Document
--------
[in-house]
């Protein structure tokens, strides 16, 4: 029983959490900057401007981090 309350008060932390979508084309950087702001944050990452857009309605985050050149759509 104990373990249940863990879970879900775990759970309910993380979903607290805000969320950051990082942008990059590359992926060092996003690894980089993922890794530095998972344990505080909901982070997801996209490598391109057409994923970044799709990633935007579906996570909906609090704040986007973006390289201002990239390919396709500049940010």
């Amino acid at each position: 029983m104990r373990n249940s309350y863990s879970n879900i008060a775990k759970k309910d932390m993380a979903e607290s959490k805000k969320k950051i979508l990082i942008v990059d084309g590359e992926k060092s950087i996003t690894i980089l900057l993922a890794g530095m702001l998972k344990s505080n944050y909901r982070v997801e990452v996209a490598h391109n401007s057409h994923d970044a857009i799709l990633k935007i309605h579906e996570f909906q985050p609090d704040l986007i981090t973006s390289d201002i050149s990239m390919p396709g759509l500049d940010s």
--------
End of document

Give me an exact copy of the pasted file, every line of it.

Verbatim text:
[in-house]
């Protein structure tokens, strides 16, 4: 029983959490900057401007981090 309350008060932390979508084309950087702001944050990452857009309605985050050149759509 104990373990249940863990879970879900775990759970309910993380979903607290805000969320950051990082942008990059590359992926060092996003690894980089993922890794530095998972344990505080909901982070997801996209490598391109057409994923970044799709990633935007579906996570909906609090704040986007973006390289201002990239390919396709500049940010």
């Amino acid at each position: 029983m104990r373990n249940s309350y863990s879970n879900i008060a775990k759970k309910d932390m993380a979903e607290s959490k805000k969320k950051i979508l990082i942008v990059d084309g590359e992926k060092s950087i996003t690894i980089l900057l993922a890794g530095m702001l998972k344990s505080n944050y909901r982070v997801e990452v996209a490598h391109n401007s057409h994923d970044a857009i799709l990633k935007i309605h579906e996570f909906q985050p609090d704040l986007i981090t973006s390289d201002i050149s990239m390919p396709g759509l500049d940010s």